In fact, that's part of the reason why I didn't watch the last Presidential debate for very long.  It was really hard to tell the difference between the Republican and Democratic candidates.  They were both saying the exact same thing: "I plan on saving the American economy".  And they were both using the same speech-giving techniques.  The result was that they both sounded almost identical.


And that's what happened with E3 this week.  Most of the presenters are using the same speech-giving techniques as the President.  Sure, these techniques have been proven effective, but it sort of turns people into speech-giving robots, because everyone's speeches sound the same.  I'd rather see someone inject some personality into their speeches.


I don't exempt myself from this judgment, however.  It also bugs me when I watch my videos, and I see myself using default speech patterns.  I need to switch out of default mode every once in a while.

Thursday, June 9, 2011

The DC Wedding

So, Paul's wedding in DC was...

...Oh man, Paul's wedding.  I like Paul, but as a Catholic seminarian, I almost had a heart attack upon witnessing the Unitarian wedding.

Nathaniel was sitting next to me, and he will confirm the fact that I choked on air as soon as I saw the priestess.  Her chasuble was sparkly green.  You know those glitter pens?  That was the color of the chasuble.  It's hard to believe someone would ever wear something so ridiculously hideous in public.

But really, what bugged me the most is that the color of the chasuble was liturgically inappropriate.  It is still Easter season.  Therefore, all priests should wear white chasubles.  Green chasubles get worn during ordinary time.

The second big problem with her vestments was that she was wearing her stole on the outside of the chasuble.  The stole is supposed to be worn underneath the chasuble during masses.  Wearing an undergarment over an outergarment is like wearing a vest on top of your jacket: it's just wrong.

Third, the stole did not match the chasuble in color.  That's a Catholic rule, but it's also common sense.  The colors of your clothes should match, right?  Right.  I don't have to explain this any further.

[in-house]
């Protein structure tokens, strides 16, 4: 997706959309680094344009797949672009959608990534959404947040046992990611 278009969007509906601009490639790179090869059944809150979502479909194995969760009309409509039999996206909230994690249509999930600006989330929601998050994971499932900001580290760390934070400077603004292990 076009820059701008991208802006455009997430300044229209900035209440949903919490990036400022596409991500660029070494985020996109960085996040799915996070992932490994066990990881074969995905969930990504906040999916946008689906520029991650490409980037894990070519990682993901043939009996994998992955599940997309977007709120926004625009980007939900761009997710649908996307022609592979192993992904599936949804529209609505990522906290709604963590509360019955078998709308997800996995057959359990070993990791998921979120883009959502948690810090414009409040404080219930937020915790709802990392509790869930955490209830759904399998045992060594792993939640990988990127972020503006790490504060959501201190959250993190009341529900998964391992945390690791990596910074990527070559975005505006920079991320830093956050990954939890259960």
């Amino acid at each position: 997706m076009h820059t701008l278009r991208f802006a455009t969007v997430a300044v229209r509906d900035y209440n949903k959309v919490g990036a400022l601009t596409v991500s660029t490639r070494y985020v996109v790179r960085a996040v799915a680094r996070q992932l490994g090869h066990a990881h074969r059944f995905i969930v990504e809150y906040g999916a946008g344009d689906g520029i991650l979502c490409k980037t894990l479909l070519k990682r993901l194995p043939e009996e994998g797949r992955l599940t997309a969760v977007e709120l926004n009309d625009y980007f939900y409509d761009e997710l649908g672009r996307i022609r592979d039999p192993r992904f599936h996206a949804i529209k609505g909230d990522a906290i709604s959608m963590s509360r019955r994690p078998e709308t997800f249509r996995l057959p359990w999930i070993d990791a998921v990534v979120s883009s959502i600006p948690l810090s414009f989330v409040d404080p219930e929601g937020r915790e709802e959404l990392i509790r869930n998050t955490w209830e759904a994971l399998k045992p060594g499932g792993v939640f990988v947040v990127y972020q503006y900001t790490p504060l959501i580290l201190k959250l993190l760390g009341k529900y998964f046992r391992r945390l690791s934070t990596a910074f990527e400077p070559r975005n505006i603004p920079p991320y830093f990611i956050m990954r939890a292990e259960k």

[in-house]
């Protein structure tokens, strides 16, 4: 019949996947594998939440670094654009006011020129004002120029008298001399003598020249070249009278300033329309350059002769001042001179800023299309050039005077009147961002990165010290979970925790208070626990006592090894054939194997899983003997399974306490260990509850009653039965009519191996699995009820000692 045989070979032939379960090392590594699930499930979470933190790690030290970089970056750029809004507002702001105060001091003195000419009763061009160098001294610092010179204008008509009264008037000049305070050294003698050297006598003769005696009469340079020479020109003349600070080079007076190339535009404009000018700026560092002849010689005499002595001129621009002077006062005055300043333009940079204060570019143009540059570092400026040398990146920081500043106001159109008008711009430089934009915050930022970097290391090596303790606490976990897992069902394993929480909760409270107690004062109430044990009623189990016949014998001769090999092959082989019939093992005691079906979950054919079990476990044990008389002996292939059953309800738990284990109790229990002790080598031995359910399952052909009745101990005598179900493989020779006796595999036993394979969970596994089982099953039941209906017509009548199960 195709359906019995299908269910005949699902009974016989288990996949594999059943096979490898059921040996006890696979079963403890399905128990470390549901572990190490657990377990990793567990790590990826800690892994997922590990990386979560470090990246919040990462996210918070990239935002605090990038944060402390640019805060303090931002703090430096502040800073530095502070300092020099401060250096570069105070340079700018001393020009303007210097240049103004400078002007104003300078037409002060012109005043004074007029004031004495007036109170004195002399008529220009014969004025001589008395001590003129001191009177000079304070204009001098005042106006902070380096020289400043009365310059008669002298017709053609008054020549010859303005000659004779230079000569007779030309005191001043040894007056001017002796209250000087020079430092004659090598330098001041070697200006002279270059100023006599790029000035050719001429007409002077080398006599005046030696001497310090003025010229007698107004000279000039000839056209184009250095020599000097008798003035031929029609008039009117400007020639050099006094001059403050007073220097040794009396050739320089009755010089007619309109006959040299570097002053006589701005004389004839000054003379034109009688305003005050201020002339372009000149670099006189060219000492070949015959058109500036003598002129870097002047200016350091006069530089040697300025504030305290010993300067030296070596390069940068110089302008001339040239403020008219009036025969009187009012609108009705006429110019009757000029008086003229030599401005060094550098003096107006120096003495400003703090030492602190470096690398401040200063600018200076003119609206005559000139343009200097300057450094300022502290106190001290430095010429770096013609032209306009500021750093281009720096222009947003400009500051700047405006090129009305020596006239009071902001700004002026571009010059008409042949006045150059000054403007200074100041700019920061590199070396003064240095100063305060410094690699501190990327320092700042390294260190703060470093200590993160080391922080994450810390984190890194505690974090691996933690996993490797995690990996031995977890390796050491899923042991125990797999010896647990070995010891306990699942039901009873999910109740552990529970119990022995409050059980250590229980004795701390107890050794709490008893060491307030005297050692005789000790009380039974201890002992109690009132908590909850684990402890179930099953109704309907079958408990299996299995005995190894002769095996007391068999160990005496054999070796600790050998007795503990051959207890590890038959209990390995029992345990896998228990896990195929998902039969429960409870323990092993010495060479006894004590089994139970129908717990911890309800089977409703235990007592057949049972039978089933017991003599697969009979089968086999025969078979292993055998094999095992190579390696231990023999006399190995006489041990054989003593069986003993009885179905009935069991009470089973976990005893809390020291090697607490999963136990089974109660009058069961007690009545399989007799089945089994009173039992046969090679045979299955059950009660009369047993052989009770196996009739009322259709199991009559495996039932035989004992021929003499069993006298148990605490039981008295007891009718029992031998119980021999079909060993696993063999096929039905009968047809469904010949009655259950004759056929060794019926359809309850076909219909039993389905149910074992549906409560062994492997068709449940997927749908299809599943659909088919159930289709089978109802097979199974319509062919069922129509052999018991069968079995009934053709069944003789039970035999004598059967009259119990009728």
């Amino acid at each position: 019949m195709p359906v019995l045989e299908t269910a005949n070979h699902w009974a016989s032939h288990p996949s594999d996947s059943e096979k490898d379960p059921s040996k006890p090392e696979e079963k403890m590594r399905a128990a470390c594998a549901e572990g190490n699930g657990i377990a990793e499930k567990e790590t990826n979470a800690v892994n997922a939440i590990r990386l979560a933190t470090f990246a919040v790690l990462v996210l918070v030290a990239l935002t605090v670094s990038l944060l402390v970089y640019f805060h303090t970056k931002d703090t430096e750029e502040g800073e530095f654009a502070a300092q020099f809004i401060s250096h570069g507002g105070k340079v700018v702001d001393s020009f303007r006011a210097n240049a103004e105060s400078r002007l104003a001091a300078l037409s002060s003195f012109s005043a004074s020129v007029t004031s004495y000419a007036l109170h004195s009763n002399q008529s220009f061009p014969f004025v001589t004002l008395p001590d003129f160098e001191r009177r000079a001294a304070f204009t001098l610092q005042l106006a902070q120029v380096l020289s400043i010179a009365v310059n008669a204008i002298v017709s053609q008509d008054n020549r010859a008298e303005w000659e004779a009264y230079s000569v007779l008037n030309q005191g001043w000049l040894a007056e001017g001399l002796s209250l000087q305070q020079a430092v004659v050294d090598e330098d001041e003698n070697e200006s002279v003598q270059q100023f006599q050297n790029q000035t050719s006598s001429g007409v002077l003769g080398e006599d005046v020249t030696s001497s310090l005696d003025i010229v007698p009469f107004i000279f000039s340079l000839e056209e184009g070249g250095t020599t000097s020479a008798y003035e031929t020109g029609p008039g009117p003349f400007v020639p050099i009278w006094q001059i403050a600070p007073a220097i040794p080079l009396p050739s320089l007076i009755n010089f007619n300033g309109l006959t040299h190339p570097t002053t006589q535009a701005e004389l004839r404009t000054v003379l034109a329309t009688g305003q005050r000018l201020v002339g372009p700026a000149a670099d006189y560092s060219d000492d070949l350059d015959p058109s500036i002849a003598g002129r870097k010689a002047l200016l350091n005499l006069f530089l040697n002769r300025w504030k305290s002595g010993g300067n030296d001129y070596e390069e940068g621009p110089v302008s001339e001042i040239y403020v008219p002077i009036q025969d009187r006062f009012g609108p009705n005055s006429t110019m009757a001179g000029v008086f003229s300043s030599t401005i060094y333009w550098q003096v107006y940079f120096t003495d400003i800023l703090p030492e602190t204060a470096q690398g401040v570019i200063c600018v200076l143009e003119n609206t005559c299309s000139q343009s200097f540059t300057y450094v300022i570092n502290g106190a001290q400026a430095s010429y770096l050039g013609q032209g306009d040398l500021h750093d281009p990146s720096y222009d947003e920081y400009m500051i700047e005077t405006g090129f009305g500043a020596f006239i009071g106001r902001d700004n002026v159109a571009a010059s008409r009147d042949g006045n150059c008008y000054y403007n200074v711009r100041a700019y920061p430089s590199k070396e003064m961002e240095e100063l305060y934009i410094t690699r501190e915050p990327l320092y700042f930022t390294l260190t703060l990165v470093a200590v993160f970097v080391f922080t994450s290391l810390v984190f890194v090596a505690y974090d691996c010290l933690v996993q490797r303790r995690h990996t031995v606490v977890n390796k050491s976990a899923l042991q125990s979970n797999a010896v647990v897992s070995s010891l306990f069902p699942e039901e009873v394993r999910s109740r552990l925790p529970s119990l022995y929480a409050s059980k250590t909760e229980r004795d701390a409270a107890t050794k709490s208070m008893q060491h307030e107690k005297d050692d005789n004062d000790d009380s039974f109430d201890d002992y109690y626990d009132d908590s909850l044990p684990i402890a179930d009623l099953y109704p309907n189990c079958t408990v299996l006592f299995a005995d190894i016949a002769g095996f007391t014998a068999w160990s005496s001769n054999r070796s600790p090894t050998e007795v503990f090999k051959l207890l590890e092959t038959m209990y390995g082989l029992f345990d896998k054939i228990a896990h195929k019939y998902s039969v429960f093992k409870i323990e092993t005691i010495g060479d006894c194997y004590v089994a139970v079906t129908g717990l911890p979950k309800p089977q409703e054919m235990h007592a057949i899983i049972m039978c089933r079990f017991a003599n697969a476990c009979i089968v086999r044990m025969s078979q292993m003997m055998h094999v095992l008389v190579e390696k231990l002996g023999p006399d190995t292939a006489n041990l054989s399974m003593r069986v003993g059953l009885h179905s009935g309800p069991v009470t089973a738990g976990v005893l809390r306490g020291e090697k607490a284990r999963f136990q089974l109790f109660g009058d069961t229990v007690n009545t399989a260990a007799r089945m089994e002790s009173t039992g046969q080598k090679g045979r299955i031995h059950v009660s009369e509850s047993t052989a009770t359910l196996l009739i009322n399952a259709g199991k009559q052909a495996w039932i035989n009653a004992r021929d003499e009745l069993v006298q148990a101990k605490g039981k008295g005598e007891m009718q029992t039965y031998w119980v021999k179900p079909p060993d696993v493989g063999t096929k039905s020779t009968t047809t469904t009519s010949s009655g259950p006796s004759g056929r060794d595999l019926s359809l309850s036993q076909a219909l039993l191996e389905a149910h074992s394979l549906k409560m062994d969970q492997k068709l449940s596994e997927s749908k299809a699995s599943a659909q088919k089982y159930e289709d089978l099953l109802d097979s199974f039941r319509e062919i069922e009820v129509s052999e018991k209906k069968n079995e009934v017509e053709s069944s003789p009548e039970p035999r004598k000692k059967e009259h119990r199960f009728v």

Fourth, she was not wearing an alb.  Not that I was expecting it at this point.

So, that's why I choked after seeing the priestess.  I wanted to invoke the "three strikes, you're out" rule, because all three vestments (alb, stole, chasuble) were incorrect.

Sorry to rant about vestments, but--actually, hold on a second.  I'm not done ranting.  Things did not get better once the wedding started.

The priestess launched into a speech about how gardens are traditionally places where good things happen, which is not technically accurate (Garden of Eden, anyone?), but I'll let it slide, because the mass was taking place in a garden.  During the speech, I wondered, "Has it started yet?  Or is she just giving an introductory speech before the mass begins?  When is she going to do the sign of the cross?"  About two minutes later, she put her piece of paper down and the procession began, so I figured that things had started.

I took out my rosary at this point.  My plan was to pray the rosary during the mass, to dedicate the marriage to the Blessed Virgin Mary.  However, I wasn't able to carry out this plan because first of all, it wasn't a mass, and second--well, I'll get to that later.

The procession was slightly amusing, because Paul looked like he was going to collapse from nervousness.  His parents practically frog-marched him to where he was supposed to stand.

The first reading--the only reading, mind you--was from The Velveteen Rabbit.  For those of you who don't know, that is a children's picture book.  Really?  A picture book?  You're getting married, and you read from a children's book?!  If that was your plan, why didn't you just go for broke and read  The Cat in the Hat to everyone?

(I am so getting a nasty email from Paul about this.)